Alan Richman once gave us the best piece of food writing advice we’ve ever received. “When it’s really bad,” he said, “just report the facts.”
So here goes.
We entered a vacant restaurant around 6:15 on a Tuesday night. (Truly, there was maybe one other table occupied and no one was at the bar.)
We sat at the bar.
We ordered a cocktail. Then another. (It was that kind of week.)
Nothing wrong with the drinks, so we’ll leave it at that.
Hunger pangs struck.
We perused the dinner menu. It’s a relatively short one, which gave us (momentary, misplaced) confidence in the kitchen.
The pork cheek sounded interesting. So did pasta “Bolognese.”
“Maryland-style” crab cakes didn’t (sound interesting), but sometimes, in the name of research, you take one for the team and order something boring just to see how the cooks do it.
The same thinking informed our reason for ordering the steamed Spring vegetables. (pictured above)
First the crab cake arrived:
It was by-the-numbers and unremarkable, but sufficiently crabby to hold both our attention and hope for the rest of the meal.
Then, a few minutes later, the other three dishes hit the table: the aforementioned “steamed” vegetables (more on them in a minute), the pork cheeks:
…and finally, the pasta “Bolognese.” (The quotes are ELV’s, not the restaurant’s.)
First, let’s consider the vegetables.
They were raw, lukewarm, and entirely unseasoned. They were neither glazed with fat nor sprinkled with anything that might enhance their natural character. By taste and texture, one could only conclude that they perhaps passed by a steamer for no more than 30 seconds before making their way to the dining room.
We mentioned that they are raw to the bartender/waitron, and he mumbled something along the lines of: “Well, they’re supposed to be steamed and I’ll take them back to the kitchen if you want?” but we told him not to bother.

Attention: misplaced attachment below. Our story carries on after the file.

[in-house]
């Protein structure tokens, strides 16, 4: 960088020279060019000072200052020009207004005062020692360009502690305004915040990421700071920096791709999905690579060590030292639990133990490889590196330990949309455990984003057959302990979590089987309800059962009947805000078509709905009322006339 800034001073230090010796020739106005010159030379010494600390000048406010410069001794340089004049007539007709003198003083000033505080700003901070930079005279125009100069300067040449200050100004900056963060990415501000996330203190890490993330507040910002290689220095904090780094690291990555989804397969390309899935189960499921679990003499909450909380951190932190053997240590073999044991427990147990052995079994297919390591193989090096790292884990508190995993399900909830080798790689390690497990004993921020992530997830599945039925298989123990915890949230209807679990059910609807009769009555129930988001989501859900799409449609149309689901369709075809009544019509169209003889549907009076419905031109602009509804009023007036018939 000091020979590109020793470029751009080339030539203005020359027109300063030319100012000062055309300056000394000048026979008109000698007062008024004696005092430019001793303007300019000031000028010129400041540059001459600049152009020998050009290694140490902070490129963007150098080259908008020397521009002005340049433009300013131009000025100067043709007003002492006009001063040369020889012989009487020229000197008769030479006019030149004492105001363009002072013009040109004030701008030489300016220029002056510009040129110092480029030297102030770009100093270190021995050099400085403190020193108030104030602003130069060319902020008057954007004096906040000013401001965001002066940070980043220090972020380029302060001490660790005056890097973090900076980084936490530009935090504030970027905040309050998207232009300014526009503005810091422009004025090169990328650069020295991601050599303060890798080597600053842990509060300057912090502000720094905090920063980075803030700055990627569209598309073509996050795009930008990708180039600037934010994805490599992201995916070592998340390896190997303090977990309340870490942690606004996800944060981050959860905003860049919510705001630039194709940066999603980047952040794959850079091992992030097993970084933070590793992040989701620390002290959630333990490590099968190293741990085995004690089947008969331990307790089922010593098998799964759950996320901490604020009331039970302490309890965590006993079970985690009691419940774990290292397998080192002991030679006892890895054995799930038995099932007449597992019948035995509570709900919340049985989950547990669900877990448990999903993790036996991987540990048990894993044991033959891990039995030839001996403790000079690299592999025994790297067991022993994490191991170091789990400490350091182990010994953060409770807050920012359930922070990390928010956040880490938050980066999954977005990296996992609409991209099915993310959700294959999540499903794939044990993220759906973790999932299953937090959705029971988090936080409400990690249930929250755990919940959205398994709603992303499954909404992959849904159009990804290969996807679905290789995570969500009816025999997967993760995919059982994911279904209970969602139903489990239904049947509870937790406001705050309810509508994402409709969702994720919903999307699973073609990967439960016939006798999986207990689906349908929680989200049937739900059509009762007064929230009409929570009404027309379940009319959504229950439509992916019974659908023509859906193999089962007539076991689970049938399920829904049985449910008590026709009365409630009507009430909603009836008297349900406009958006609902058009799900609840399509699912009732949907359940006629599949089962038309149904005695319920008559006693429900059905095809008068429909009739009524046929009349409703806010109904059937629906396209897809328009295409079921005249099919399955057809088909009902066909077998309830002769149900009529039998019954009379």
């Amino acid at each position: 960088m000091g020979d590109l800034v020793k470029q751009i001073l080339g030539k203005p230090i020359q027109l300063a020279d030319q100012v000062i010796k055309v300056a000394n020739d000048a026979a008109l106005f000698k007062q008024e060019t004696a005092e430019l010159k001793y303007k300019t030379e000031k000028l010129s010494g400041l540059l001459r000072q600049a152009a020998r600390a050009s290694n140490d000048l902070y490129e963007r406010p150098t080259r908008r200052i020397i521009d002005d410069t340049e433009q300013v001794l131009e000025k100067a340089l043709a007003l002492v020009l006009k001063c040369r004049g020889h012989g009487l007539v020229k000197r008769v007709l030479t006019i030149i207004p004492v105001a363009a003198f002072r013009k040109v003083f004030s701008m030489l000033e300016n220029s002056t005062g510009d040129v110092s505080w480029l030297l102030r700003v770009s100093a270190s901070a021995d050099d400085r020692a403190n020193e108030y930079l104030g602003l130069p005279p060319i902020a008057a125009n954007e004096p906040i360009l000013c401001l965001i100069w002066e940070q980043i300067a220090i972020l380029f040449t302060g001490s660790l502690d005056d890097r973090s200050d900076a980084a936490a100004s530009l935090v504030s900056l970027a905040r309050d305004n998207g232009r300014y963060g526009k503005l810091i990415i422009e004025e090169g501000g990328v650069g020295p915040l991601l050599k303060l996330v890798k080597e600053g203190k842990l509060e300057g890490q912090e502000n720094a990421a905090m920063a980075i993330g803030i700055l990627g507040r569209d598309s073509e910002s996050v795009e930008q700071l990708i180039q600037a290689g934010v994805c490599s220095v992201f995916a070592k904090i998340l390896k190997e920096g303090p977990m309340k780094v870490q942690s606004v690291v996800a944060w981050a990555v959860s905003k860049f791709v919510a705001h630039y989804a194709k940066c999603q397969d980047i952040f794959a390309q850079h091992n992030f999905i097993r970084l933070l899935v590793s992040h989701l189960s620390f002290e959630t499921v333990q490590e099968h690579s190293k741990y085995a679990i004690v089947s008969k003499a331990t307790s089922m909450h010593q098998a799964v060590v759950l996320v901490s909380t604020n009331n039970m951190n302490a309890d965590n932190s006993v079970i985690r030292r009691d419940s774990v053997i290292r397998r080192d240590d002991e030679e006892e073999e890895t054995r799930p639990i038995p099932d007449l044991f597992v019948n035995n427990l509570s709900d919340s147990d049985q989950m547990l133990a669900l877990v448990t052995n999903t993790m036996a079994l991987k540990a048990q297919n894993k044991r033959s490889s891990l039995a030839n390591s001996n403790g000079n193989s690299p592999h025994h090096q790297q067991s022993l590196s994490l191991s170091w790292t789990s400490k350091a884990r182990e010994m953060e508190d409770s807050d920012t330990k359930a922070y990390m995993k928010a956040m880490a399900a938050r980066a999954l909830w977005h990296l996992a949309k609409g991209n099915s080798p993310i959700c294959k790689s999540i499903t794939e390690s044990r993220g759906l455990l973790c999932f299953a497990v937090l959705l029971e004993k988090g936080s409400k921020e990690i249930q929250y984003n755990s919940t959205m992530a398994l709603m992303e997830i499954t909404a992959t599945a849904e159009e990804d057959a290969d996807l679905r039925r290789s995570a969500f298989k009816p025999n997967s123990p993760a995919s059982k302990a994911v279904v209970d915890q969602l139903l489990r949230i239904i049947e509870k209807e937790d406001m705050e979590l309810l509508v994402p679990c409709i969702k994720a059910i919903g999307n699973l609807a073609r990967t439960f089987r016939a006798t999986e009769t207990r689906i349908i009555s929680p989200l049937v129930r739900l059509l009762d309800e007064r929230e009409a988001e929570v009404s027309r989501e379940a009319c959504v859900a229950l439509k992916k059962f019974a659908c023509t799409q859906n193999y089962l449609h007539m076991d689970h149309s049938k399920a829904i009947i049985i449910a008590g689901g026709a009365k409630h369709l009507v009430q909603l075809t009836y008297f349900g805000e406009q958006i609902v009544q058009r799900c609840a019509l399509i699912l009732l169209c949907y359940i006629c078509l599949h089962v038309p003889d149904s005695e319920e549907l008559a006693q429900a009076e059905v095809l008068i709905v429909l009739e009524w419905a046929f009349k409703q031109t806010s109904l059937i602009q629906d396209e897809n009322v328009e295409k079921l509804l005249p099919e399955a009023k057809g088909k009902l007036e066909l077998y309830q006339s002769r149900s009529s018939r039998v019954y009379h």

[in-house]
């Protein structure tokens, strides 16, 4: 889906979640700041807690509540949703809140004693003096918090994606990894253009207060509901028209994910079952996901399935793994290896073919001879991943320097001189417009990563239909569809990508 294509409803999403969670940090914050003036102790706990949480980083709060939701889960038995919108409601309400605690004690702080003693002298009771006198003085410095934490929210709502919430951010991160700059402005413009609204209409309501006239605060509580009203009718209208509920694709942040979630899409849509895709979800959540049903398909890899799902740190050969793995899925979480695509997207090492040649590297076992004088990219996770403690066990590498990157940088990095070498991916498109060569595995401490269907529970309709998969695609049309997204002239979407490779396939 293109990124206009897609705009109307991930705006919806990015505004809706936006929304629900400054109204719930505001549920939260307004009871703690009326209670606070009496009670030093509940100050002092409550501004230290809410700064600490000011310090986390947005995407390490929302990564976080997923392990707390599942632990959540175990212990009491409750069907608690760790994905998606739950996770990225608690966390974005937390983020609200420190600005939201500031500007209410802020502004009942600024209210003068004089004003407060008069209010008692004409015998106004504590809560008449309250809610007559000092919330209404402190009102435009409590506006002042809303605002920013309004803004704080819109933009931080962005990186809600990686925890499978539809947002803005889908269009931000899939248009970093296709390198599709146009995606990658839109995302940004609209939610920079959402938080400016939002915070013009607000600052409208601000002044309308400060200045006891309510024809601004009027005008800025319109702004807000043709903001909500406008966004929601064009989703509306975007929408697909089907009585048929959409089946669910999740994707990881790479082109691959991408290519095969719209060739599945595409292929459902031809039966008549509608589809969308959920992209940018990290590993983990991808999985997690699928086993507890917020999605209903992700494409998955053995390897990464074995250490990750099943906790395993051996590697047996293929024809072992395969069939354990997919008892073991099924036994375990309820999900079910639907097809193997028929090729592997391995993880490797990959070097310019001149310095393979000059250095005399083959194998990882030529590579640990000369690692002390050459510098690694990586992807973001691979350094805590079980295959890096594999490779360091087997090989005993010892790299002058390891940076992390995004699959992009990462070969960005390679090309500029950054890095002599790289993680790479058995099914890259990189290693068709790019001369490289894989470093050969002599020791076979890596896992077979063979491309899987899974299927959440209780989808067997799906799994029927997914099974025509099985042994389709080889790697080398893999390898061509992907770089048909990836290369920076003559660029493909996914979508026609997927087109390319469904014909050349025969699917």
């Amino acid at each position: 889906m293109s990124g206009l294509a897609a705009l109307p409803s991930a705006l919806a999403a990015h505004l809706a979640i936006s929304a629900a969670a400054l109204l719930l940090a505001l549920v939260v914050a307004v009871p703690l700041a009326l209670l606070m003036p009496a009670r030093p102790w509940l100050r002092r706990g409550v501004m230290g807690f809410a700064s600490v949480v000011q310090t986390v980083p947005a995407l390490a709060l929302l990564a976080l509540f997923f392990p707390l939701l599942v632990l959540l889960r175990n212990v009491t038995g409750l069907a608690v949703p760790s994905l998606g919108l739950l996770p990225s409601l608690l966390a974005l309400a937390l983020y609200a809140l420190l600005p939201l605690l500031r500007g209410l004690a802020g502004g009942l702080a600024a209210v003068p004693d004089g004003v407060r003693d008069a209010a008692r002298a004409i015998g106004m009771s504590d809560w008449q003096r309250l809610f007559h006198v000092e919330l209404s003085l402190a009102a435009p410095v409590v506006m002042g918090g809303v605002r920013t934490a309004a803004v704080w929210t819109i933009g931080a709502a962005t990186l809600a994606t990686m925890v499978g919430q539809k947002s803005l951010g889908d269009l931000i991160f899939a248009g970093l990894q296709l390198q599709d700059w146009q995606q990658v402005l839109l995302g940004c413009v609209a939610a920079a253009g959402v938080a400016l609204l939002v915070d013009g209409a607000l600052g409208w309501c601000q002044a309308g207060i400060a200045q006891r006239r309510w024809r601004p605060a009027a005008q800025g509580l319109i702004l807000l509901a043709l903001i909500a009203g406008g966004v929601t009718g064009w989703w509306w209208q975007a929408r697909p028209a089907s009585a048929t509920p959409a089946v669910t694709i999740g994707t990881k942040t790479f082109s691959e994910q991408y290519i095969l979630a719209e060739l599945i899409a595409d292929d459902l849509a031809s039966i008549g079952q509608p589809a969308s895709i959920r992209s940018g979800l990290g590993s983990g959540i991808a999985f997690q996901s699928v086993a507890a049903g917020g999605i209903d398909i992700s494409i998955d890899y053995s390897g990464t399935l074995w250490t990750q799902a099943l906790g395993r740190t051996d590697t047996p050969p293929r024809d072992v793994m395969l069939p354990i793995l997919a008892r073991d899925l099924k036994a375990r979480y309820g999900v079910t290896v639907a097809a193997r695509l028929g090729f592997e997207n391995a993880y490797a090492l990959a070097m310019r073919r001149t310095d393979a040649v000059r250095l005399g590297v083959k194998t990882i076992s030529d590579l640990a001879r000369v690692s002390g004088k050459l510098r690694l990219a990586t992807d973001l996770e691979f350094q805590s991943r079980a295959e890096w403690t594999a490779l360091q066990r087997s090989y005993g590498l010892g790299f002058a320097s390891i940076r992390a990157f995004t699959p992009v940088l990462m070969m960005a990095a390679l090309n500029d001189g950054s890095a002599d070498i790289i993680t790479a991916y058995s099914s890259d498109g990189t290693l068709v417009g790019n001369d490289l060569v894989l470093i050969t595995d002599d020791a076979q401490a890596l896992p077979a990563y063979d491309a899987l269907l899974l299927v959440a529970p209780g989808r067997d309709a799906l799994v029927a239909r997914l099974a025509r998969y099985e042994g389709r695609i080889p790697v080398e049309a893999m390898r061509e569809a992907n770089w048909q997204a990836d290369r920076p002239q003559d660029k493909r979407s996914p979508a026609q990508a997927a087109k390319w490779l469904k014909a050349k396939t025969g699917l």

We told him not to bother because by that time, we had been confronted by the pork and pasta.
That pork consisted of two grey, golf-ball-sized nuggets of sufficiently tender meat that, once again, were unfamiliar with the art of seasoning. The tannish-yellow broth it sat in (which reminded us of unseasoned chicken stock) provided neither relief nor interest from this tedious state of affairs, and the poached egg on top(?) didn’t help either — it being equally unacquainted with salt, pepper or the reason for its placement thereon.
ELV was left wondering if he had ever seen an uglier restaurant dish, and wishing for the blessed relief of a hospital meal.
Then, things got worse.
The pasta was served un-tossed with sauce. Instead, a mass of cavatelli gemelli had a thick, tomato puree of intense, sugary sweetness plopped upon it. So dense and cloying was it, we were thinking of canned tomato paste with every bite. Instead of the meat being incorporated into the sauce, as in a true Bolognese, someone had folded chunks of steak into the mix at the last minute. It was to a real Bolognese sauce what Yanni is to Rossini – a crass, cheap imitation for the masses.
But wait, there’s more!
The whole enchilada of Kerry Simon’s “Bolognese” was topped with….wait for it….huge, oily, deep-fried croutons!
Have you ever heard of pasta being topped with croutons? We haven’t. But if this is some sort of culinary trend we’ve missed, please inform Eating Las Vegas immediately…so we can look forward to having our al dente pastas adorned with fried bread as a way of further ensuring that our bowels never move.
In the croutons defense, they provided the perfect capper for the meal. Greasy, flavorless filigree forced upon fatuous food fallacies.
Which pretty much summed up our feelings about this forlorn failure.
The bill for the food portion of the meal came to $85. It was paid.
SIMON KITCHEN & BAR
In the Palms Place Hotel and Casino
4381 West Flamingo Road
Las Vegas, NV 89103